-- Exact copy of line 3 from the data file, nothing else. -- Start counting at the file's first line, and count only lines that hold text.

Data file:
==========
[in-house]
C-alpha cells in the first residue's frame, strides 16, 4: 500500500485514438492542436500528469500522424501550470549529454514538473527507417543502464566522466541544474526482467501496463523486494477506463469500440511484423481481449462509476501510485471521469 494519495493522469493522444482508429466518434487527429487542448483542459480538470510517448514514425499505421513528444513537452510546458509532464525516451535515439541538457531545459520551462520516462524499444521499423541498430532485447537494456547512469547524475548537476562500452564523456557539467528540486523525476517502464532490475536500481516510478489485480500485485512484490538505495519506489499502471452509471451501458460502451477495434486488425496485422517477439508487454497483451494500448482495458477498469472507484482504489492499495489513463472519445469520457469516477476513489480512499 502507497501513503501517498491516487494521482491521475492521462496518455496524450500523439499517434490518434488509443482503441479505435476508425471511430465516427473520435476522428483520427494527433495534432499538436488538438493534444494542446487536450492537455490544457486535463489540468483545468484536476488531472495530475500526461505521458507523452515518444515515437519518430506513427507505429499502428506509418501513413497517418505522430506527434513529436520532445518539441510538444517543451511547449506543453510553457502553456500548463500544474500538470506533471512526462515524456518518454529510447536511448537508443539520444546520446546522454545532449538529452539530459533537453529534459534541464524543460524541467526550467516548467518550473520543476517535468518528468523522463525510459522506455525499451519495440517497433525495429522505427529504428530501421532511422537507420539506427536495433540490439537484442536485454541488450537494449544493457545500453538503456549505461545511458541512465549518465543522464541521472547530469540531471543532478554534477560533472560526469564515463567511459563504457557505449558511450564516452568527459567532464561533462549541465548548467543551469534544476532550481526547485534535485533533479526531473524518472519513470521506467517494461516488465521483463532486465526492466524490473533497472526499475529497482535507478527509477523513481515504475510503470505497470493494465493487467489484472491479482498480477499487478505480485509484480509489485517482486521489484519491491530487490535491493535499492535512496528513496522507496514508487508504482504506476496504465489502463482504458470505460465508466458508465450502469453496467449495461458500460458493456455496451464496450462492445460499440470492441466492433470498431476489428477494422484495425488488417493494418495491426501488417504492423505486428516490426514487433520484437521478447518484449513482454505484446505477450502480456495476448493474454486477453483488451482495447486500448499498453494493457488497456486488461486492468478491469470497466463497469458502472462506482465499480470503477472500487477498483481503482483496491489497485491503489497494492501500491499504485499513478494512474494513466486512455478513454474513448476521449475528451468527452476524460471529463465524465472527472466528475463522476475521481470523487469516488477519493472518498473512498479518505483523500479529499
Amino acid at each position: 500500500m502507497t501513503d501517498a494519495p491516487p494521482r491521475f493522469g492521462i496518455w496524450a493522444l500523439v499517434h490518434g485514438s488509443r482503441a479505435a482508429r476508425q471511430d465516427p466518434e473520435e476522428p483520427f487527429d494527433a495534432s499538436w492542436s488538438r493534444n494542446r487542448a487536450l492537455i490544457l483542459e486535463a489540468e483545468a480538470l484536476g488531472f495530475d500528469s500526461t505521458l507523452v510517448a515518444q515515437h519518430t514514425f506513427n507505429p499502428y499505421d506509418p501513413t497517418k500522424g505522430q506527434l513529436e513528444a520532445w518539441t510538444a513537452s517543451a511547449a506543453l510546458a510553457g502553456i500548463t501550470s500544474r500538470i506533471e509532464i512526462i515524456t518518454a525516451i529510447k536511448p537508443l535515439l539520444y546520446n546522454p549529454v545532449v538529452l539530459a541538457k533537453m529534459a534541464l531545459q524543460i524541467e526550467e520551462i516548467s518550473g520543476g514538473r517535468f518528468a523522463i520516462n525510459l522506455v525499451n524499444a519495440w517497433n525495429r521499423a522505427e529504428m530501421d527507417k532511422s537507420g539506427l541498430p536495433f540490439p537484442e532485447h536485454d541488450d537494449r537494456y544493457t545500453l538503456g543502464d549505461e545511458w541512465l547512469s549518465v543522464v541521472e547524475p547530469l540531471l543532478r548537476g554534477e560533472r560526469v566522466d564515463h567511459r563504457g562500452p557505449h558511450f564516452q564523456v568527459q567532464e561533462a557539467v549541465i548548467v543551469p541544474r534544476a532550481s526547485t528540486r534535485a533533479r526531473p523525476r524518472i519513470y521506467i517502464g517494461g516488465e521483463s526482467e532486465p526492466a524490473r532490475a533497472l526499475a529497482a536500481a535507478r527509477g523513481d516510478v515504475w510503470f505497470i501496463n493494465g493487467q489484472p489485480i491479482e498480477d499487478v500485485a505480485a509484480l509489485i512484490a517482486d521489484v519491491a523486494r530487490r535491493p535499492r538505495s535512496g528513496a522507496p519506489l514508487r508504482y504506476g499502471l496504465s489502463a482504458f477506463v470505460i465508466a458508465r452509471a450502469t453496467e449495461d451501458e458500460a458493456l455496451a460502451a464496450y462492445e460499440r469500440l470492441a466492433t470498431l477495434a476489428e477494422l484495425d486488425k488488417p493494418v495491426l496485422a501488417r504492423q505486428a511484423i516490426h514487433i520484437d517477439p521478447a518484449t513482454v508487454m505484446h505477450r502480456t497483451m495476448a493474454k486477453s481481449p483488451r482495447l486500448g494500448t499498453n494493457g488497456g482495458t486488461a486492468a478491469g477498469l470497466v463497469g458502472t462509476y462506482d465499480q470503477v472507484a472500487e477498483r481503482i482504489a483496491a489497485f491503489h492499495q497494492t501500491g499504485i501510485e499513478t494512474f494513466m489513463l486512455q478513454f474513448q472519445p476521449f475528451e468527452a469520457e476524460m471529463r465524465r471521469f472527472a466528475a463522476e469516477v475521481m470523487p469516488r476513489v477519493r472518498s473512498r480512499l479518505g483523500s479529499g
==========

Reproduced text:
Amino acid at each position: 500500500m502507497t501513503d501517498a494519495p491516487p494521482r491521475f493522469g492521462i496518455w496524450a493522444l500523439v499517434h490518434g485514438s488509443r482503441a479505435a482508429r476508425q471511430d465516427p466518434e473520435e476522428p483520427f487527429d494527433a495534432s499538436w492542436s488538438r493534444n494542446r487542448a487536450l492537455i490544457l483542459e486535463a489540468e483545468a480538470l484536476g488531472f495530475d500528469s500526461t505521458l507523452v510517448a515518444q515515437h519518430t514514425f506513427n507505429p499502428y499505421d506509418p501513413t497517418k500522424g505522430q506527434l513529436e513528444a520532445w518539441t510538444a513537452s517543451a511547449a506543453l510546458a510553457g502553456i500548463t501550470s500544474r500538470i506533471e509532464i512526462i515524456t518518454a525516451i529510447k536511448p537508443l535515439l539520444y546520446n546522454p549529454v545532449v538529452l539530459a541538457k533537453m529534459a534541464l531545459q524543460i524541467e526550467e520551462i516548467s518550473g520543476g514538473r517535468f518528468a523522463i520516462n525510459l522506455v525499451n524499444a519495440w517497433n525495429r521499423a522505427e529504428m530501421d527507417k532511422s537507420g539506427l541498430p536495433f540490439p537484442e532485447h536485454d541488450d537494449r537494456y544493457t545500453l538503456g543502464d549505461e545511458w541512465l547512469s549518465v543522464v541521472e547524475p547530469l540531471l543532478r548537476g554534477e560533472r560526469v566522466d564515463h567511459r563504457g562500452p557505449h558511450f564516452q564523456v568527459q567532464e561533462a557539467v549541465i548548467v543551469p541544474r534544476a532550481s526547485t528540486r534535485a533533479r526531473p523525476r524518472i519513470y521506467i517502464g517494461g516488465e521483463s526482467e532486465p526492466a524490473r532490475a533497472l526499475a529497482a536500481a535507478r527509477g523513481d516510478v515504475w510503470f505497470i501496463n493494465g493487467q489484472p489485480i491479482e498480477d499487478v500485485a505480485a509484480l509489485i512484490a517482486d521489484v519491491a523486494r530487490r535491493p535499492r538505495s535512496g528513496a522507496p519506489l514508487r508504482y504506476g499502471l496504465s489502463a482504458f477506463v470505460i465508466a458508465r452509471a450502469t453496467e449495461d451501458e458500460a458493456l455496451a460502451a464496450y462492445e460499440r469500440l470492441a466492433t470498431l477495434a476489428e477494422l484495425d486488425k488488417p493494418v495491426l496485422a501488417r504492423q505486428a511484423i516490426h514487433i520484437d517477439p521478447a518484449t513482454v508487454m505484446h505477450r502480456t497483451m495476448a493474454k486477453s481481449p483488451r482495447l486500448g494500448t499498453n494493457g488497456g482495458t486488461a486492468a478491469g477498469l470497466v463497469g458502472t462509476y462506482d465499480q470503477v472507484a472500487e477498483r481503482i482504489a483496491a489497485f491503489h492499495q497494492t501500491g499504485i501510485e499513478t494512474f494513466m489513463l486512455q478513454f474513448q472519445p476521449f475528451e468527452a469520457e476524460m471529463r465524465r471521469f472527472a466528475a463522476e469516477v475521481m470523487p469516488r476513489v477519493r472518498s473512498r480512499l479518505g483523500s479529499g